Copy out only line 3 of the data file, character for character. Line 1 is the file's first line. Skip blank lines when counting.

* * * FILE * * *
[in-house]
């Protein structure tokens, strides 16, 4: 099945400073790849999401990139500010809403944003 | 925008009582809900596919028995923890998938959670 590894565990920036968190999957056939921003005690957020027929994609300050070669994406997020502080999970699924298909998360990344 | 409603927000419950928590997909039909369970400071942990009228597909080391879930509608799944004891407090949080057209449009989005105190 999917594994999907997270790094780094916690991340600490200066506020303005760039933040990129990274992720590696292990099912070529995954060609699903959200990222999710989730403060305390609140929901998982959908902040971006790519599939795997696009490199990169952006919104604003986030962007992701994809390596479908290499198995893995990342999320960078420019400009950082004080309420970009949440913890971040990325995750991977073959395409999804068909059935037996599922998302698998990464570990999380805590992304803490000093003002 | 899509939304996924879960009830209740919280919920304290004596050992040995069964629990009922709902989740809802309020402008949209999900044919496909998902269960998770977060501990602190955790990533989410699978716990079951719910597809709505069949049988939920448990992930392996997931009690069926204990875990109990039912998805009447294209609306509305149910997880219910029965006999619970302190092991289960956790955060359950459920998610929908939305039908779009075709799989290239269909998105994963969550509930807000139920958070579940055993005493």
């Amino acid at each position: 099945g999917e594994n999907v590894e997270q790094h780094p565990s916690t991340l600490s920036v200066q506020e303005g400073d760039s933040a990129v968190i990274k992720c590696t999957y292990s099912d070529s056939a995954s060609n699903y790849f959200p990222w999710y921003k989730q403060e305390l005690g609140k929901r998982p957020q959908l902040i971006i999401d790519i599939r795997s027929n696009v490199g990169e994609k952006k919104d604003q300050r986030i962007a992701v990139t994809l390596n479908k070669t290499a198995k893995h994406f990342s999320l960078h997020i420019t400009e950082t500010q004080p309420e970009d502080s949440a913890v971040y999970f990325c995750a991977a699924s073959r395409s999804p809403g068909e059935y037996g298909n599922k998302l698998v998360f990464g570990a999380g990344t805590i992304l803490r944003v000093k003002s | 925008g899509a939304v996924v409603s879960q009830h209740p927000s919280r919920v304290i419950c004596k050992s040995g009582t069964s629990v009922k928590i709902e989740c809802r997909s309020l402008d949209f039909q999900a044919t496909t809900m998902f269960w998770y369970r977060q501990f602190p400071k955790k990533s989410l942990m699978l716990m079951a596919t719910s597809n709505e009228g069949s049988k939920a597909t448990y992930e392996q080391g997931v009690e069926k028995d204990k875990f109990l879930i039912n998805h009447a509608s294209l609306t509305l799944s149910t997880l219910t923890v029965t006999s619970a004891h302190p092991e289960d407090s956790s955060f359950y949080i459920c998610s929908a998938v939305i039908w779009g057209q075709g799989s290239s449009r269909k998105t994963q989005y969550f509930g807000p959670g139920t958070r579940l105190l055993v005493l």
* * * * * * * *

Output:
């Amino acid at each position: 099945g999917e594994n999907v590894e997270q790094h780094p565990s916690t991340l600490s920036v200066q506020e303005g400073d760039s933040a990129v968190i990274k992720c590696t999957y292990s099912d070529s056939a995954s060609n699903y790849f959200p990222w999710y921003k989730q403060e305390l005690g609140k929901r998982p957020q959908l902040i971006i999401d790519i599939r795997s027929n696009v490199g990169e994609k952006k919104d604003q300050r986030i962007a992701v990139t994809l390596n479908k070669t290499a198995k893995h994406f990342s999320l960078h997020i420019t400009e950082t500010q004080p309420e970009d502080s949440a913890v971040y999970f990325c995750a991977a699924s073959r395409s999804p809403g068909e059935y037996g298909n599922k998302l698998v998360f990464g570990a999380g990344t805590i992304l803490r944003v000093k003002s | 925008g899509a939304v996924v409603s879960q009830h209740p927000s919280r919920v304290i419950c004596k050992s040995g009582t069964s629990v009922k928590i709902e989740c809802r997909s309020l402008d949209f039909q999900a044919t496909t809900m998902f269960w998770y369970r977060q501990f602190p400071k955790k990533s989410l942990m699978l716990m079951a596919t719910s597809n709505e009228g069949s049988k939920a597909t448990y992930e392996q080391g997931v009690e069926k028995d204990k875990f109990l879930i039912n998805h009447a509608s294209l609306t509305l799944s149910t997880l219910t923890v029965t006999s619970a004891h302190p092991e289960d407090s956790s955060f359950y949080i459920c998610s929908a998938v939305i039908w779009g057209q075709g799989s290239s449009r269909k998105t994963q989005y969550f509930g807000p959670g139920t958070r579940l105190l055993v005493l």